5. Feedback on Audits and Observation of Staff

There is an expectation that social workers are involved in discussions and audits about their practice, this means the adoption of the following:

  • Any central led, cross cutting audits involve a proportion of frontline staff across the levels;
  • Any audits of social workers practice include notifying the social worker that their work will be audited, and feedback to the social worker of outcomes of the audit to both social worker and team manager by the auditor;
  • A scheduled programme of direct observation of staff and key processes (such as supervision, visits etc.) giving further opportunities for practitioners to reflect on the support and intervention they provide.

When auditing, observing or feeding back on social work practice, auditors are likely to cover the following key areas:

  • Supervision and management oversight;
  • Practice approaches including strengthening families and minimising risk;
  • Workloads and workload management;
  • Training and development opportunities, including multi agency, national or local learning.

6. Scope of Quality Framework

The scope of the quality framework is set out below. Using the range of evidence sources, areas of focus for practice improvement for central and local audits have been identified for the coming cycle. Strengths and vulnerabilities within the system will need ongoing review and challenges against this scope, in order that cycle remains focused on areas for improvement and priorities:

  • The front door – the service that receives contacts and referrals (single or multi-agency) where decisions are made about:
    • Child protection enquiries – strategy discussions, section 47 enquires, etc.;
    • Emergency action – liaison with police to use powers of protection, applications for emergency protection order;
    • Child in need assessments;
    • Decisions to accommodate;
    • The interface between early help and statutory work, step-up from and step-downs;
    • Impact of early help on improving child’s situation and supporting sustainable progress;
    • No further action/sign-posting.
  • Children in need and those subject to a child protection plan:
    • Thresholds;
    • Step-up/step-down between children in need and child protection;
    • Children on the edge of care;
    • Children subject to letter before proceedings and the quality and impact of pre-proceedings interventions;
    • Children in need at risk of family breakdown;
    • The quality of decisions about entering care;
    • Protection of disabled children.
  • Protection of vulnerable adolescents (contextual safeguarding):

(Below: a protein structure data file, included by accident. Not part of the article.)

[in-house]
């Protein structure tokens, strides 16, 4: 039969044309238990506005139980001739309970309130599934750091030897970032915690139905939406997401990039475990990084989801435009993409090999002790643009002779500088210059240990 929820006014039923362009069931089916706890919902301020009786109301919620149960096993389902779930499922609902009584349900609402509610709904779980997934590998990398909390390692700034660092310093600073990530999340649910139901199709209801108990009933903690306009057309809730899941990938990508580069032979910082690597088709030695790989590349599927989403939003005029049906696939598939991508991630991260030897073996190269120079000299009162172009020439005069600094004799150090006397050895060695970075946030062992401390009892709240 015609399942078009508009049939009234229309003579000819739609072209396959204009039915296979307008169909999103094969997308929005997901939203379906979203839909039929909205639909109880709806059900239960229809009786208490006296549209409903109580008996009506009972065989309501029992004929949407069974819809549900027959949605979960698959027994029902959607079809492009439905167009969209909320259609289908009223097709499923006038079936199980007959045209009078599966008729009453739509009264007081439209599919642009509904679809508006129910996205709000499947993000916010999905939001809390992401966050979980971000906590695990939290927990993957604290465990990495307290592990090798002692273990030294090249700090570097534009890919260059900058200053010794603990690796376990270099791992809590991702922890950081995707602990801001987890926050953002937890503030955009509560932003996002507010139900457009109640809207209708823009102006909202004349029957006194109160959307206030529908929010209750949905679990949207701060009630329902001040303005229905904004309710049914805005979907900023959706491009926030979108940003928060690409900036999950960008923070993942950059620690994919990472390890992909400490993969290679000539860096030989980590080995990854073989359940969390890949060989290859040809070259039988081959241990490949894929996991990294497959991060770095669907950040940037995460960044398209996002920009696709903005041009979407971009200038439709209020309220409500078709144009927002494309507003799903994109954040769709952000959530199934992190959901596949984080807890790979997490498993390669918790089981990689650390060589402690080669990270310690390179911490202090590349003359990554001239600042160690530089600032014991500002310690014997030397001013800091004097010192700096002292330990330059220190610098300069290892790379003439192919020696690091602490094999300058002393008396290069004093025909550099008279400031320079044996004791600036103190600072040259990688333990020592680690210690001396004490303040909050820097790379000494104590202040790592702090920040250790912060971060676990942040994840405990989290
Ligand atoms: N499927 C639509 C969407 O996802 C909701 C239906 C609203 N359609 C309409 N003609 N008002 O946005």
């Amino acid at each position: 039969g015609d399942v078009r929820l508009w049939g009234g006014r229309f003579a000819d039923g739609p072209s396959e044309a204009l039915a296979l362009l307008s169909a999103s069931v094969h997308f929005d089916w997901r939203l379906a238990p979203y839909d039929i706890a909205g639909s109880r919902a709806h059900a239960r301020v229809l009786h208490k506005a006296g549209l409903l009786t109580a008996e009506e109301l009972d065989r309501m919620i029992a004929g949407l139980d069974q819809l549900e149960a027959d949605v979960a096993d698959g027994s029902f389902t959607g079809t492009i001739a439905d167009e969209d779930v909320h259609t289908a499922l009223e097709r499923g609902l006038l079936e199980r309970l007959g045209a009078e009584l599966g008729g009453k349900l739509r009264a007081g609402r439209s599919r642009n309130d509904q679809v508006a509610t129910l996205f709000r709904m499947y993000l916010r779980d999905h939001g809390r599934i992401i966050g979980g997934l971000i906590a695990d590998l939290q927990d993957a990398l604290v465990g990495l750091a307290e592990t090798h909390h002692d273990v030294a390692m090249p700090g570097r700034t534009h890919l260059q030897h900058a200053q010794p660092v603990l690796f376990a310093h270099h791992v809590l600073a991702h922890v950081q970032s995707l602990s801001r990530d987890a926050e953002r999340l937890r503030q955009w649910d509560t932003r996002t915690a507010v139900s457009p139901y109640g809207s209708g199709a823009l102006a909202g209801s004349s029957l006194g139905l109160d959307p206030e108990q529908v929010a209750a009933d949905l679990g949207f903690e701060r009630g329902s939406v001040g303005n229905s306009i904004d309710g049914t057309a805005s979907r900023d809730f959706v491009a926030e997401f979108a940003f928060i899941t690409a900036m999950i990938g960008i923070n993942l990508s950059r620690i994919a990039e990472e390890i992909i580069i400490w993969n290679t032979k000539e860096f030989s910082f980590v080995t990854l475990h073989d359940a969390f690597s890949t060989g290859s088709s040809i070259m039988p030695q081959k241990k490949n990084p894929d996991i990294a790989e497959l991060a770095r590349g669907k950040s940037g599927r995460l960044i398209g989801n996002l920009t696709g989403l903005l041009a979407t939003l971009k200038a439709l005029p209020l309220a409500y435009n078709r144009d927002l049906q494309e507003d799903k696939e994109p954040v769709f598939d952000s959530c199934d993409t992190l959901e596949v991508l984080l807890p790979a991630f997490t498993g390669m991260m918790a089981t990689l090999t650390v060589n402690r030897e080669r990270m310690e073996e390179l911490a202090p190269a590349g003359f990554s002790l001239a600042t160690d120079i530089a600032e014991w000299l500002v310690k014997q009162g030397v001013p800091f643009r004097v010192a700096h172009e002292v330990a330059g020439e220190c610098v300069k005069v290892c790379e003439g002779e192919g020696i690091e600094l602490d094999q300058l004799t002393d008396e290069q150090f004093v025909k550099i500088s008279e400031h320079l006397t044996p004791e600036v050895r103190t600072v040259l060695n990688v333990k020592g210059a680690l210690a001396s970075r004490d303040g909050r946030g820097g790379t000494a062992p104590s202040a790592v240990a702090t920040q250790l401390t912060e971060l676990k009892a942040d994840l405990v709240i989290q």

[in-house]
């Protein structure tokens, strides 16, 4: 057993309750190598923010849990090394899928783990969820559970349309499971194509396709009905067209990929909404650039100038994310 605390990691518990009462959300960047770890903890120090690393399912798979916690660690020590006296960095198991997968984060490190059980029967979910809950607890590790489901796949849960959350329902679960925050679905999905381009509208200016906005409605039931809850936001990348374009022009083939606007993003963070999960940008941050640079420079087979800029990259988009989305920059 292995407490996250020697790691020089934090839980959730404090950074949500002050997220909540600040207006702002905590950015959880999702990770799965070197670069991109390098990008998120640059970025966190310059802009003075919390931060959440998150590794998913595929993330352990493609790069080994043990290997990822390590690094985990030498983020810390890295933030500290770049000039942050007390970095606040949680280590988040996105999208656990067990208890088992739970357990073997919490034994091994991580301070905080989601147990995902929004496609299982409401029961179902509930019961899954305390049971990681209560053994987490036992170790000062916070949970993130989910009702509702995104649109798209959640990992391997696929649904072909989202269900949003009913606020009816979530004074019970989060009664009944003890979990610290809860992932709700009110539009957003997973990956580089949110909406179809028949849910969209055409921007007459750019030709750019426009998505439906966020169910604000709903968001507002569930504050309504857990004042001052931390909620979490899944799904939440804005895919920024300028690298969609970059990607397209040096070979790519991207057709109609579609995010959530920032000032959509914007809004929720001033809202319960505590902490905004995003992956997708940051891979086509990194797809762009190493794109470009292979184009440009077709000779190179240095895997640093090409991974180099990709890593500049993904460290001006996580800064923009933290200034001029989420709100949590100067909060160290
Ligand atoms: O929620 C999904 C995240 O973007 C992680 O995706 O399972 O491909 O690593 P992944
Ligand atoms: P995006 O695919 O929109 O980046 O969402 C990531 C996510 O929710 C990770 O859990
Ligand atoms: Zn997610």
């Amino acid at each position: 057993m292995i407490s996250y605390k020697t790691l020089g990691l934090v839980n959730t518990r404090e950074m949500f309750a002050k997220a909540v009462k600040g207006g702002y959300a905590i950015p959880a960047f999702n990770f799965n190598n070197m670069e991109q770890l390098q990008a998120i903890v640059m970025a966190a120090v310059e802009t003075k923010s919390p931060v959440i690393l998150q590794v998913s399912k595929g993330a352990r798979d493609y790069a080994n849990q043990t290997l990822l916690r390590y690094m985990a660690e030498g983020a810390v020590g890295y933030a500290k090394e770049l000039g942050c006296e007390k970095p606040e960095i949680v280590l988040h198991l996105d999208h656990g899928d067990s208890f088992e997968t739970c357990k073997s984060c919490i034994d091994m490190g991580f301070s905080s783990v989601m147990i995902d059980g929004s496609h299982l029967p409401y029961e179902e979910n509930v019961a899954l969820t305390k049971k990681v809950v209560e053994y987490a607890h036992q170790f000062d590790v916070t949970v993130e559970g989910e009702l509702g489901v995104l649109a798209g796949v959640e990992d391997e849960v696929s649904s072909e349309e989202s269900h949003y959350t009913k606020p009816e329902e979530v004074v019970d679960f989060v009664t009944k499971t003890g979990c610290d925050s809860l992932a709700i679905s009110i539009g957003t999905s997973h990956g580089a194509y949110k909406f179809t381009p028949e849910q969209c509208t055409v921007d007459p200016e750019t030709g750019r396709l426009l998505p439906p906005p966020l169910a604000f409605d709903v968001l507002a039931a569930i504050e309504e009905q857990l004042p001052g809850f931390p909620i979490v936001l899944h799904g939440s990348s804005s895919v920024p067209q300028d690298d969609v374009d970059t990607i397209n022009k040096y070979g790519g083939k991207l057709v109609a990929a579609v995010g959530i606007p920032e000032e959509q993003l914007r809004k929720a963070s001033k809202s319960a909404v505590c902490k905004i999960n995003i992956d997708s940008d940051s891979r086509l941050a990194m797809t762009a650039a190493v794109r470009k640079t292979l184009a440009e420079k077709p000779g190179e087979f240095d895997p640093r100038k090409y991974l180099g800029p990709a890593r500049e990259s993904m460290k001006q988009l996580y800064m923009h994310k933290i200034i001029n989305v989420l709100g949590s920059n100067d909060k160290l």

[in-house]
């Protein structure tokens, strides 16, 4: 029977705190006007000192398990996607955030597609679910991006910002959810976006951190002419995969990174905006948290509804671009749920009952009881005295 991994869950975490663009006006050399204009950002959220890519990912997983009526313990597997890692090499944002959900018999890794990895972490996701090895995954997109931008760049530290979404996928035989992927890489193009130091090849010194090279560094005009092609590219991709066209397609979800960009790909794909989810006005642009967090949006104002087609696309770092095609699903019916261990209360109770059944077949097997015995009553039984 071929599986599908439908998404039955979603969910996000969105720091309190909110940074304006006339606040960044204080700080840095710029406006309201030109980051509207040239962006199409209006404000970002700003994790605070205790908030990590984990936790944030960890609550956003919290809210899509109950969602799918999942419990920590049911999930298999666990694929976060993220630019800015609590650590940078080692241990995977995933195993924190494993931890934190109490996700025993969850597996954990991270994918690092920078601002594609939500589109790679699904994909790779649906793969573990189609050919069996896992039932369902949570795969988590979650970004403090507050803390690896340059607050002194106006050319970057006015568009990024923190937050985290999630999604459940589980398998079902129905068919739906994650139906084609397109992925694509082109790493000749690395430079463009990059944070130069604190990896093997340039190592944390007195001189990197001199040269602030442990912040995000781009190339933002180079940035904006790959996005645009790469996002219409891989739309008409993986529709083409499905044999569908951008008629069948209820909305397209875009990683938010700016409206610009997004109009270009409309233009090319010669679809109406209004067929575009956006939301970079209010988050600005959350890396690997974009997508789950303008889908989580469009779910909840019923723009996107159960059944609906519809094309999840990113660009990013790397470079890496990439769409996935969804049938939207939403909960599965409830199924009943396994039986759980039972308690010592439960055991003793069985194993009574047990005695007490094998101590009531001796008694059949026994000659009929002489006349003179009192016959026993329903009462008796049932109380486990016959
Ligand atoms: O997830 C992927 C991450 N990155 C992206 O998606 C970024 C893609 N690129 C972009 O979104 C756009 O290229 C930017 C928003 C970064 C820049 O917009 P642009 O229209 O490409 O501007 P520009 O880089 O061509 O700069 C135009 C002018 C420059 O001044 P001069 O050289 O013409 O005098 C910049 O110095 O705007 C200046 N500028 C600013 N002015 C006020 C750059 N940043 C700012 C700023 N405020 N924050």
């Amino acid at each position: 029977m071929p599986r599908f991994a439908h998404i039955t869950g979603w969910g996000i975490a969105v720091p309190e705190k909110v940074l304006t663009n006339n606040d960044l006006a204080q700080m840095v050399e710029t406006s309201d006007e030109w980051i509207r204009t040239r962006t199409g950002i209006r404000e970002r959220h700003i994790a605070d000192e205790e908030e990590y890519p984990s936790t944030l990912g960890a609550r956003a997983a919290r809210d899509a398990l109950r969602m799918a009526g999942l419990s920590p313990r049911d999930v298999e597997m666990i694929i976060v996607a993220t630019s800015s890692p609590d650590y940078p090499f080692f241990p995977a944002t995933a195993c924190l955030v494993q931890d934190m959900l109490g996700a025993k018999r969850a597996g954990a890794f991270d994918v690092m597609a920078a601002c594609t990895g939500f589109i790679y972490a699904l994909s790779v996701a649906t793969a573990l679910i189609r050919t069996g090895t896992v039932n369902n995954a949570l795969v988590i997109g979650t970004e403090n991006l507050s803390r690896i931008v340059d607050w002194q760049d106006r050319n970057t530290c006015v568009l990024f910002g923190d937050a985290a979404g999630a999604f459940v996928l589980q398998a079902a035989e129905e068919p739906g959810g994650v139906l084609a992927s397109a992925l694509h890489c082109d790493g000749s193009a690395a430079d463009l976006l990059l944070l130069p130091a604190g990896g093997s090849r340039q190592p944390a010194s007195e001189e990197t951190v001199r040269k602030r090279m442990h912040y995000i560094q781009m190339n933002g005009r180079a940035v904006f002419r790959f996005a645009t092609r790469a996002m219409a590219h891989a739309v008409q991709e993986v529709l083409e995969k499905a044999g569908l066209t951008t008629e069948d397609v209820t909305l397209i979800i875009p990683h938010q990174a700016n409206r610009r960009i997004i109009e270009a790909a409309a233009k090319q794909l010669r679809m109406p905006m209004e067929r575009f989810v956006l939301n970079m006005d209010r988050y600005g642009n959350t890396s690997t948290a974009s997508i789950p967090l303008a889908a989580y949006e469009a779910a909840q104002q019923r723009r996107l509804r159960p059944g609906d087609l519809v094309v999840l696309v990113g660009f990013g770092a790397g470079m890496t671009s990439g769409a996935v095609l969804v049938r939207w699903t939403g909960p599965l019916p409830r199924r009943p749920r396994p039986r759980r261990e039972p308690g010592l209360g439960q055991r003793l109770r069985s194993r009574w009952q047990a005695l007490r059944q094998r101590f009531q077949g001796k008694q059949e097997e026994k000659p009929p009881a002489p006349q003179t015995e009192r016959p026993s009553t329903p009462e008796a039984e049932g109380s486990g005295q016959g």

• Child sexual/criminal exploitation;
    • Missing from home, care or education;
    • Risks associated with gangs;
    • Risks associated with radicalisation;
    • Trafficking and modern slavery.
  • Children in care:
    • Quality of matching, placement and decision making for children in care;
    • The experiences and progress of disabled children in care.
  • Permanency planning and achieving permanence:
    • Return to birth family;
    • Connected (family and friends) care;
    • Adoption;
    • Long-term foster or residential care;
    • Special guardianship.
  • Care leavers:
    • Care leavers aged 16 and 17;
    • Care leavers aged 18 to 25;
    • Accommodation;
    • Employment, education and training;
    • Transition to adulthood;
    • Staying close and in touch.
  • Quality Assurance Unit Services:
    • Child Protection Conferences;
    • LAC Reviews;
    • Children’s Rights Service.

7. How it Works

The framework requires that roles and responsibilities are defined in regard to quality activity. In short, it is proposed that cross cutting and whole service quality work is led by central services (Quality and Performance Improvement) and that service specific quality activity is led by HoS, support by PGLs and QALs. Oversight of activity, themes and actions from central and service specific audits is held centrally, although responsibility for delivery and quality of audits and follow up actions sits with HoS.

Quality activities will focus on one, or both of the following:

  • Whole service issues, cross cutting themes, such as quality of practice regarding CSE and missing, supervision, or direct work;
  • Service specific and key improvement areas, such as children in care, stability, or quality of child protection plans; 
  • Local level quality activity – audits, dip samples and/or observation as determined by the Head of Service and may relate to an in-depth review of a case for learning, staffing groups or issues within the service.

There are three types of quality activity within this framework:

Traditional Audits - A review of a sample of cases and to review in depth the effectiveness of children’s social care and social work practice against agreed and proven standards for high-quality care. These are likely to be conducted across cohorts of children, such as those looked after, cross cutting themes, such as Child Sexual Exploitation, or common areas of practice, such as supervision. 

Dip samples - high volume, focused review of practice areas of concern against accepted and local standards of good practice and on areas generally requiring improvement, for example, re-referrals or quality of care or child protection plans.

Observation of practice - An established approach to support development as social work practitioners and going forward to be incorporated into local practice development framework. Observation of practice needs focus on themes such as practitioners listing, communication skills and child centred approach, and quality of assessment, direct work and intervention. Observation may relate to key practice areas supervision, or processes such as children in care reviews.